In November, two people came before District Court Judge Rick Schreiner to receive sentences after pleading guilty in felony drug cases.
Justin Cribbs appeared in court, facing the charge of attempted possession of a controlled substance, a class 1 misdemeanor and possession of a controlled substance, a class 4 felony, disturbing the peace, a class 2 misdemeanor, and container violation—prescribed and controlled substance, a class 3 misdemeanor. This case arose from an incident in August where officers from the Fairbury Police Department responded to the report of a fight that occurred between Jody Duke and Justin Cribbs. According to the warrantless arrest affidavit, the officer patted Cribbs down, locating a pill bottle that alleged to contain Xanax. The pills in the container were later identified as three different schedule 4 drugs and additional prescription drugs. Cribbs received treatment from an EMT at the scene. The EMT noted that when they attempted to help Cribbs onto a gurney, Cribbs became angry and aggressive. The officer and the EMT prevented Cribbs from leaving the scene.
In the report, the officer stated he observed Cribbs carrying a backpack. The officer searched the bag and located a screwdriver and four syringes, one contained an unidentified liquid. After Cribbs received medical clearance, they conducted another search of Cribbs and found a clear plastic baggie in his knee brace that contained a white, powdery residue that tested positive for methamphetamine. He was transported to the Jefferson County Jail where he was booked on felony drug charges.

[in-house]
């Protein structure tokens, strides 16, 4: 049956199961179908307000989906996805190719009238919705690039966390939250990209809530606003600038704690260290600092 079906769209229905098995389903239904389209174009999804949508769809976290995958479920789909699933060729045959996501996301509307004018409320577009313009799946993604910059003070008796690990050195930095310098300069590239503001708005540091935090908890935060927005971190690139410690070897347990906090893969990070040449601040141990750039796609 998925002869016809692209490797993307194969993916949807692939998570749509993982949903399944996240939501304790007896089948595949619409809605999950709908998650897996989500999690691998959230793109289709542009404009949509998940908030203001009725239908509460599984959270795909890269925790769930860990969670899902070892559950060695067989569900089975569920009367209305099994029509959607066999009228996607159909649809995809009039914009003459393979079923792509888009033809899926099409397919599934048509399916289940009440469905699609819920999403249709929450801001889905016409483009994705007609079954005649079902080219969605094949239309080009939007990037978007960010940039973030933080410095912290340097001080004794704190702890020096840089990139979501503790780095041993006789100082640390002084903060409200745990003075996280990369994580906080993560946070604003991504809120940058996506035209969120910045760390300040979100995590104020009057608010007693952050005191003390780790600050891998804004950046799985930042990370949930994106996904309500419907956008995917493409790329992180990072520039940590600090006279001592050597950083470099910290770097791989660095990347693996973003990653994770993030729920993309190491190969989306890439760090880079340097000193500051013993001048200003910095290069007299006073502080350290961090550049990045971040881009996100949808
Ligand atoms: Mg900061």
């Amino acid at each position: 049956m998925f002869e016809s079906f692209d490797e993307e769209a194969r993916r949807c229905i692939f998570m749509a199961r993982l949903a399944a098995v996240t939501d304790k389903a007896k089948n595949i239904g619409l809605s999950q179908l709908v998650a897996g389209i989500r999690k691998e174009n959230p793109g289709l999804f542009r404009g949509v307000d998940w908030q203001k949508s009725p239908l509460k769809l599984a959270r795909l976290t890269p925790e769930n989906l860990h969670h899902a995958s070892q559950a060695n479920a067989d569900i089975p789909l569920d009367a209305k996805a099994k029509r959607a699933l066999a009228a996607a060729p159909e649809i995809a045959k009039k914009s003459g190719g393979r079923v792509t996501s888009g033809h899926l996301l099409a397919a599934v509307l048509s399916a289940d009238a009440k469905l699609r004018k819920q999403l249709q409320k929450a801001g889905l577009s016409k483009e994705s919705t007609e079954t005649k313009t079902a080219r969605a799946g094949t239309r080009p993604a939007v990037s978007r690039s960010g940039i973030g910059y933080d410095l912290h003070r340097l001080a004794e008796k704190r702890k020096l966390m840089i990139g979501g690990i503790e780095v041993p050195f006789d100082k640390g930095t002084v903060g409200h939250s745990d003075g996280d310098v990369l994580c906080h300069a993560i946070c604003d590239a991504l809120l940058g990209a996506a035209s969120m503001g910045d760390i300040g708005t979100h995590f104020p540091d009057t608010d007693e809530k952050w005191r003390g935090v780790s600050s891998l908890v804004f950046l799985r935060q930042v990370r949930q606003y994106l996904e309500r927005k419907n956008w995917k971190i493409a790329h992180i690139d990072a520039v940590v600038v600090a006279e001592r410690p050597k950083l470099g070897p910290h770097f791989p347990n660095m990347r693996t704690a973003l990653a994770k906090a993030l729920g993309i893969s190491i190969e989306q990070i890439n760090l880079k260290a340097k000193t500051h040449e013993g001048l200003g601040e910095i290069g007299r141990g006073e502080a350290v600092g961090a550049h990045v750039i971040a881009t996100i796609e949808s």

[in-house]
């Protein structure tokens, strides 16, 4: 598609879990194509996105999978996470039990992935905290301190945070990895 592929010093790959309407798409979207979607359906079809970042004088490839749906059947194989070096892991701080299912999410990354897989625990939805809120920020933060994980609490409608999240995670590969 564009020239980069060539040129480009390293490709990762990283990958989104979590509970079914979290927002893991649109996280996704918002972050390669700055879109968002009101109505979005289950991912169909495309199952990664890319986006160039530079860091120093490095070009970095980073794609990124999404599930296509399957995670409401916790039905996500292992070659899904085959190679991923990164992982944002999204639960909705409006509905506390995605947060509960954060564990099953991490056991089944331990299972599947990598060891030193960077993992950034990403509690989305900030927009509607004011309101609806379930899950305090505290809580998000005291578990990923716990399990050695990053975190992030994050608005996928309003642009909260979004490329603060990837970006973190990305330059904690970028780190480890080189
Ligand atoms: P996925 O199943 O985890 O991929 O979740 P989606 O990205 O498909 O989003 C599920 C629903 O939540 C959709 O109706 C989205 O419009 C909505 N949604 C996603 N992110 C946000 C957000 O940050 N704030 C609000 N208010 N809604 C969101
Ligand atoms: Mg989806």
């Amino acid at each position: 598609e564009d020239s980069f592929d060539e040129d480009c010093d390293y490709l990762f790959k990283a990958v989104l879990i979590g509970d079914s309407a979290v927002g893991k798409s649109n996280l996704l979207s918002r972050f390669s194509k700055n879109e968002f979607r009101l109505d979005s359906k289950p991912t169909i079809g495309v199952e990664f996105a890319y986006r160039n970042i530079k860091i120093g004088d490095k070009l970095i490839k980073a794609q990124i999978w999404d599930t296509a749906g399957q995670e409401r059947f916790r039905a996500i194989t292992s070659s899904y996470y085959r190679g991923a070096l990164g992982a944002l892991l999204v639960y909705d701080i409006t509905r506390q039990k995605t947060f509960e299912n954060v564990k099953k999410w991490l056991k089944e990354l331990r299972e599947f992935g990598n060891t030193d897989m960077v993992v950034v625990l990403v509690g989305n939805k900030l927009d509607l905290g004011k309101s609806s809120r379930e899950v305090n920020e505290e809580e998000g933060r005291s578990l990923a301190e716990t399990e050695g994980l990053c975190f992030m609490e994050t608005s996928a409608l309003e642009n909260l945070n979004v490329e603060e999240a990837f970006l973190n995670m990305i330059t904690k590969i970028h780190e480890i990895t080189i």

In court, Jefferson County Attorney Jeffrey Goltz shared his concerns about Cribbs, noting that there is a need for Cribbs to receive treatment.
“He’s been in county court a fair number of times,” said Goltz. “It’s my belief that Mr. Cribbs is in desperate need of treatment. I’m not sure if he will succeed at it, but if he wants to try, I would encourage that. If there’s anyone I’ve seen here in the past few years in Jefferson County, I would say that Mr. Cribbs is at the top of the list of being in need of treatment.”
Cribbs appeared remorseful, apologizing for his actions. Judge Schreiner agreed with Goltz’s assessment, and sentenced him to serve 290 days in jail, with credit for 108 days served, followed by 12 months of post-release supervision. He issued a stern warning to Cribbs.
“This is going to happen again,” said Judge Schreiner. “You’ve got nothing going on in your life but drinking and hanging out. The people you hang out with aren’t going to help you stay out of trouble. I know you don’t think probation is going to help but I’m in a position where whatever I do you’re going to end up with some sort of probation. My choices are to either look at you and say ‘you’re not even worth trying, so I’m not going to give you the chance for post-release supervision,’ and cut you loose and try to do nothing, or to sentence you to a term of incarceration.”